SALEM — The natural gas-fired power plant proposed for Salem Harbor took a big step toward becoming a reality yesterday.
While several more permits and approvals are needed, yesterday’s OK from the Massachusetts Energy Facilities Siting Board means the project has cleared a major hurdle. The board had been reviewing Footprint’s petition for the past year.
“This is a historic morning,” said Salem Mayor Kim Driscoll, who attended the state board’s hearing in Boston. “This is the largest and most important permit. Without this, there is no plant ... We’re excited to be at this point.”
The coal-fired Salem Harbor Station power plant is scheduled to close in May. New Jersey-based Footprint Power purchased the property last year and plans to redevelop the site, building a 670-megawatt, $800 million natural gas-fired plant.
About seven hours after the siting board’s vote yesterday morning, another state entity held a public hearing — this time, on an air quality permit for the proposed plant — at Bentley Elementary School in Salem.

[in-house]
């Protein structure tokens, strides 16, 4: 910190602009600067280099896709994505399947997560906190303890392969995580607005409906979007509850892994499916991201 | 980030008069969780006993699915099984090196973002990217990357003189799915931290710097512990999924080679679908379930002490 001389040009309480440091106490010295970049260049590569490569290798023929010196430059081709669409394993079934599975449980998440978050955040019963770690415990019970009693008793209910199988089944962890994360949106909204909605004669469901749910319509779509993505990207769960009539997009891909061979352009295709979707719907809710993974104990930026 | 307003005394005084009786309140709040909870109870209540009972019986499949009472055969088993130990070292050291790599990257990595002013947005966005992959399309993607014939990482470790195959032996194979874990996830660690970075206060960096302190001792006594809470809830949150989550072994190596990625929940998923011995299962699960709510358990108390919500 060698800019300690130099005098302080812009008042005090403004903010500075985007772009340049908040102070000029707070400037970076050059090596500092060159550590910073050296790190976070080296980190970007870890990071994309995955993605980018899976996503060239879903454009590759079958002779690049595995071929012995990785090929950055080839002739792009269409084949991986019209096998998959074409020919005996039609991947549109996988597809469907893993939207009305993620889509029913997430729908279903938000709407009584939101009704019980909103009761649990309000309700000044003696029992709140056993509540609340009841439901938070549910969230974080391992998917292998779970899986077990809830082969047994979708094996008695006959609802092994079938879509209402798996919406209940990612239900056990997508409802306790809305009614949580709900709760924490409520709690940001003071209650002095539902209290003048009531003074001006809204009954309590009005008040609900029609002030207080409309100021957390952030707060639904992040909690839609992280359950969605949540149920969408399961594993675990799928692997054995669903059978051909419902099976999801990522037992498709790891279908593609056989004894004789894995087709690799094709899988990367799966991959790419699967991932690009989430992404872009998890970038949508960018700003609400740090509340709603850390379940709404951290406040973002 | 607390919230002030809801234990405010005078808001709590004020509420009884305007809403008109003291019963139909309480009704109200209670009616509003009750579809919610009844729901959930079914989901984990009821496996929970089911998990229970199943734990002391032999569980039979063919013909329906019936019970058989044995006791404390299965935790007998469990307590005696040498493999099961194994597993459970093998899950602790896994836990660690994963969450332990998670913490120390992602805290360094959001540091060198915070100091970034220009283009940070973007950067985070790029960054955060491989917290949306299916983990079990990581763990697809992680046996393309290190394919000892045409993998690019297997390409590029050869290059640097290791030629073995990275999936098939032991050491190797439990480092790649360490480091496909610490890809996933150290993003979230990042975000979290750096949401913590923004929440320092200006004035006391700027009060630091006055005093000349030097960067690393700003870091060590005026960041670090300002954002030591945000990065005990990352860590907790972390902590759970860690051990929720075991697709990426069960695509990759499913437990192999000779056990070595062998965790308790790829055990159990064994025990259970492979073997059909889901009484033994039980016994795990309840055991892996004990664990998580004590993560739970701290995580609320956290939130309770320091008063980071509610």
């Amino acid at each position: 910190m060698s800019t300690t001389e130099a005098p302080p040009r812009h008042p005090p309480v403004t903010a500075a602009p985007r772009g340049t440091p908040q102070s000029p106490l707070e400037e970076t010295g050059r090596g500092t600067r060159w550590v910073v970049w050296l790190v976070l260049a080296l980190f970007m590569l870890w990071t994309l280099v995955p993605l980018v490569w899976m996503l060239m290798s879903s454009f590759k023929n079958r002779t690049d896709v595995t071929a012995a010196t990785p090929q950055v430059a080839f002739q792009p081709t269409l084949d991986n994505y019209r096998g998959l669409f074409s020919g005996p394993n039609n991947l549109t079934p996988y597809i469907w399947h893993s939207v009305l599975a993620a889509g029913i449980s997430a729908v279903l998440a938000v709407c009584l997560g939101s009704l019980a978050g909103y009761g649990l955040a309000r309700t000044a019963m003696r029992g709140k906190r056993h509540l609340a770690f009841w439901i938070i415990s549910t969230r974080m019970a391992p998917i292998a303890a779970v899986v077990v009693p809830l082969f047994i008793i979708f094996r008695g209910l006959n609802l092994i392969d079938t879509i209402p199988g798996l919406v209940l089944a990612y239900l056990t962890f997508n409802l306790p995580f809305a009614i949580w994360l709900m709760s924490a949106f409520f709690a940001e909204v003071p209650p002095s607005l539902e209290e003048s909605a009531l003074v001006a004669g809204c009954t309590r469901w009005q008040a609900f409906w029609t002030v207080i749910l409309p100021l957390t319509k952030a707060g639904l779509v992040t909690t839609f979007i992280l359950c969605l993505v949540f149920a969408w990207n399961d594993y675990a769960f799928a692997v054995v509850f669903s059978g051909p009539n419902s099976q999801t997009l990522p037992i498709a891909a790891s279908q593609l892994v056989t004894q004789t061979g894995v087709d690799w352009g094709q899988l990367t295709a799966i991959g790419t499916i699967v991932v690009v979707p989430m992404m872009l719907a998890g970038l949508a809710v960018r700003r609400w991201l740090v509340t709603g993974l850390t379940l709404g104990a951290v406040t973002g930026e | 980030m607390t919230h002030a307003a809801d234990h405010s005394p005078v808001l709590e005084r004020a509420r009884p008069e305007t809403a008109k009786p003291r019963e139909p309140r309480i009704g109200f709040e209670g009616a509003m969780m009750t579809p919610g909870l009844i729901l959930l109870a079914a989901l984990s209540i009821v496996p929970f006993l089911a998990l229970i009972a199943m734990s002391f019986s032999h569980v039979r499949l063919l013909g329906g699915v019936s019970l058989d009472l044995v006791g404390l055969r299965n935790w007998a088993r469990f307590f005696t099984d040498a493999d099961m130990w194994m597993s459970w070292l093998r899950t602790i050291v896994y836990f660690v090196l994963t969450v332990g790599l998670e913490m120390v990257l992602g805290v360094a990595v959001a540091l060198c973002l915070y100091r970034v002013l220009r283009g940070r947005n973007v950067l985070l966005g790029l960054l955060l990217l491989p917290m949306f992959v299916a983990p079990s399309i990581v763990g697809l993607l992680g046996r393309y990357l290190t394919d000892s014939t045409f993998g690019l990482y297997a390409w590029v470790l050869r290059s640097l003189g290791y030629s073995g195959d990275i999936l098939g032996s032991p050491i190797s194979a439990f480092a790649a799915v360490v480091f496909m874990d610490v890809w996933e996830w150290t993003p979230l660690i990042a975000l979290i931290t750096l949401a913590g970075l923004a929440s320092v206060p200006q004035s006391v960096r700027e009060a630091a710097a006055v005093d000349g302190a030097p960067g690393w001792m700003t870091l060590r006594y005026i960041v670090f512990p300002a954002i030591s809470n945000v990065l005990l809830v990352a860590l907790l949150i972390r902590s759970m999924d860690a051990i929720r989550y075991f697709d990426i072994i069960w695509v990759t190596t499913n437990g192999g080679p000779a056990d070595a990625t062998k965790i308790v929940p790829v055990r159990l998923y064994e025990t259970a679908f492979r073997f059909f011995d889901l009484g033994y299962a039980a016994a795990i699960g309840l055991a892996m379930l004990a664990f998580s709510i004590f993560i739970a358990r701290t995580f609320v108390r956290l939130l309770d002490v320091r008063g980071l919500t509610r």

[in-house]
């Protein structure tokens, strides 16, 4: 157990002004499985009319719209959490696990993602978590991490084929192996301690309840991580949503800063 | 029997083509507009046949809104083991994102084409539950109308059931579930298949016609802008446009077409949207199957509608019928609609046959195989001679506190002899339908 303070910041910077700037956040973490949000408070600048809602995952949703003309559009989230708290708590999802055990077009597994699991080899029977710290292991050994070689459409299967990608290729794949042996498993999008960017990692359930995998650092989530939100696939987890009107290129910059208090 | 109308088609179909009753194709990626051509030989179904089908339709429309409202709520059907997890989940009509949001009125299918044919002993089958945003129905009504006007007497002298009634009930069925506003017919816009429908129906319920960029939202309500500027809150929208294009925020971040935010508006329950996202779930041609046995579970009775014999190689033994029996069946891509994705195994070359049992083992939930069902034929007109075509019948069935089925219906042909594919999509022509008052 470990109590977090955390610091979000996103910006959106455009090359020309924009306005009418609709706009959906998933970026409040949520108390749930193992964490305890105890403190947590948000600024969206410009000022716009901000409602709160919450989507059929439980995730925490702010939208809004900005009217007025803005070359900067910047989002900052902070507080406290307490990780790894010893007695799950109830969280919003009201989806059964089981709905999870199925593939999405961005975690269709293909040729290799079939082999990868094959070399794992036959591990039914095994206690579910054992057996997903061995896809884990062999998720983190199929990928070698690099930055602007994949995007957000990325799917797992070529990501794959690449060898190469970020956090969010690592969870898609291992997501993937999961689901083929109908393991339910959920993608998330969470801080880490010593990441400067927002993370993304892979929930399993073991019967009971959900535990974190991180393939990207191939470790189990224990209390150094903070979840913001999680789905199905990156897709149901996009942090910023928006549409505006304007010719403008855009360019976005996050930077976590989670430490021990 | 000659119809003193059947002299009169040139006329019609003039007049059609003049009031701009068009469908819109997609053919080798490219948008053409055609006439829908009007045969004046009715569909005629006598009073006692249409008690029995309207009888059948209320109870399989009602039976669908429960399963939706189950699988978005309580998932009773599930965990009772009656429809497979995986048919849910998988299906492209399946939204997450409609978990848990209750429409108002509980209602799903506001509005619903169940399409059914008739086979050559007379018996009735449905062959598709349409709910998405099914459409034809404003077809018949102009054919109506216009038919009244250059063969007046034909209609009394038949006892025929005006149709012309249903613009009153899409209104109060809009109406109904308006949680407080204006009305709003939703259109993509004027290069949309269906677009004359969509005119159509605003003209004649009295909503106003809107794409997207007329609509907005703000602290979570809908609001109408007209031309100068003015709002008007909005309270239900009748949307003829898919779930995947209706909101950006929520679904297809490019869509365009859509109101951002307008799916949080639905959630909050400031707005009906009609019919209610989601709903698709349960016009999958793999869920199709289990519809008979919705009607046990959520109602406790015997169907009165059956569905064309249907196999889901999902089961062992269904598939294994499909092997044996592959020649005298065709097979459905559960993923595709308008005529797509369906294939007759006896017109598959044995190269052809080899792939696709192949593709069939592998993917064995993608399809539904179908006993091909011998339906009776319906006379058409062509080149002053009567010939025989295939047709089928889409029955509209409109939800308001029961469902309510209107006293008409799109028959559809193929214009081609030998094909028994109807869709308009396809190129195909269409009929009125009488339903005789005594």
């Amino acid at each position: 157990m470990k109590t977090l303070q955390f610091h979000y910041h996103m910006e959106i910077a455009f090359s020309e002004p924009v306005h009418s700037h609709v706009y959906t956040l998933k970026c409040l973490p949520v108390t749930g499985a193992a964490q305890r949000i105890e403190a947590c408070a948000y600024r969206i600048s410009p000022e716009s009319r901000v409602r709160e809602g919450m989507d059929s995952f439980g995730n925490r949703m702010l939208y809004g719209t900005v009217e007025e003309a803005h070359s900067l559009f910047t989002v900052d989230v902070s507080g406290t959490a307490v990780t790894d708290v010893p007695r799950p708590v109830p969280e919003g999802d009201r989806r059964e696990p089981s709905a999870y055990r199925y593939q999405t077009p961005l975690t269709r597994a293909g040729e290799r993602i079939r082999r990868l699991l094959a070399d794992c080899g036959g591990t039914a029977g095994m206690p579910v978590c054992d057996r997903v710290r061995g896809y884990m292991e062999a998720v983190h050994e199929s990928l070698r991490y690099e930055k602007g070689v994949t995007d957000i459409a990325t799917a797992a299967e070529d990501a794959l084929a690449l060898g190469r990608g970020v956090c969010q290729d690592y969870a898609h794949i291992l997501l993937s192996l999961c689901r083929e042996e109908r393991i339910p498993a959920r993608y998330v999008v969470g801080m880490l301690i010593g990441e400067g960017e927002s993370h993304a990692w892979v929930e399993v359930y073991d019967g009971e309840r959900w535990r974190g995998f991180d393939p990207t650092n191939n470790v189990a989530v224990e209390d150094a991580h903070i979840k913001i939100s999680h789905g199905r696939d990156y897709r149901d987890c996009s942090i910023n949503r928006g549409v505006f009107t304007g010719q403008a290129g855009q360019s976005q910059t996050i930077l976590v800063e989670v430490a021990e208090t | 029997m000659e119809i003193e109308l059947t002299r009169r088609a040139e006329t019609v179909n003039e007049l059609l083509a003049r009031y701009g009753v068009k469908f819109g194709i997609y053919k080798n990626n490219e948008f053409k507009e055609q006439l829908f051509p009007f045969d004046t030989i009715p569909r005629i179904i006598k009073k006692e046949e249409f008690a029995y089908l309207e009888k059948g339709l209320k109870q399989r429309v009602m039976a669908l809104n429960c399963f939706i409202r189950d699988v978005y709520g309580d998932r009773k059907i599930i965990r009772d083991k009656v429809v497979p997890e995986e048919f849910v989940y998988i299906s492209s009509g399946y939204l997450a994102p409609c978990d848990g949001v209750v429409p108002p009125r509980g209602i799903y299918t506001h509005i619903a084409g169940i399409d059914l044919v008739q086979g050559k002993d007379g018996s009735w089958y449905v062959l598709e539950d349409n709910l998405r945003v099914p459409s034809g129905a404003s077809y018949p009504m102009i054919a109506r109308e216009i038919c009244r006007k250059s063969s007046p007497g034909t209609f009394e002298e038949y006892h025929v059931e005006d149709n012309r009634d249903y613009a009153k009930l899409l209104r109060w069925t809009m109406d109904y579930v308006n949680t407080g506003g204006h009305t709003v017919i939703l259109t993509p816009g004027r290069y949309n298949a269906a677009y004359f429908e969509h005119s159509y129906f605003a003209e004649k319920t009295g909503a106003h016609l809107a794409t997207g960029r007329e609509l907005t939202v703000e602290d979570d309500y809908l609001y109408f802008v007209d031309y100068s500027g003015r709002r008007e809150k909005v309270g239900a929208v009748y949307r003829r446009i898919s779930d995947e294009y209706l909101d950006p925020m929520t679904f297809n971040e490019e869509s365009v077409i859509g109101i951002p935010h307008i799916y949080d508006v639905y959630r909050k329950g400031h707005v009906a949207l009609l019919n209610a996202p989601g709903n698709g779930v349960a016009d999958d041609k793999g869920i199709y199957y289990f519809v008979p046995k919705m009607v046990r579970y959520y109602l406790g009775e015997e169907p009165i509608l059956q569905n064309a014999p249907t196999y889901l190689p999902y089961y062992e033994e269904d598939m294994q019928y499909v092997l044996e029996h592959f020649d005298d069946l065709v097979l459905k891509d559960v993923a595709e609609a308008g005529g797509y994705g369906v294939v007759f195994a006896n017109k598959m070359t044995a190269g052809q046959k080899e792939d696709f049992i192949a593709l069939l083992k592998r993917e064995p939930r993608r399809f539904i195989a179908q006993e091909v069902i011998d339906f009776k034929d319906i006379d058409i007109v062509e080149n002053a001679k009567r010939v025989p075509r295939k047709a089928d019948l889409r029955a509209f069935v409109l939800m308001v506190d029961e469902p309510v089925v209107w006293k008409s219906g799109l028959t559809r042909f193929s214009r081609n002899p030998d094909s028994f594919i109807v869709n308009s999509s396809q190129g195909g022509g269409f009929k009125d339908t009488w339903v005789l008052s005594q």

Roughly 50 people attended the Massachusetts Department of Environmental Protection’s hearing last night. DEP representatives heard close to two hours of public comment, a mix of both pro and con.
“In Salem’s 400-year history, this is the most important redevelopment project,” said state Rep. John Keenan, D-Salem. “I could not support this more.”
Webb Street resident Jeff Brooks was among those who raised concerns about the plant’s impact on the environment and surrounding neighborhoods.
Residents will become “collateral damage,” he said.
“Just insisting ‘no more fossil fuels, no more fossil fuels’ is not a plan,” said Jeffrey Barz-Snell, minister of The First Church in Salem and co-chairman of Salem Alliance For the Environment.
ISO New England, which operates the region’s power grid, has OK’d Footprint’s plans and said the power the new plant would generate will be needed by 2016.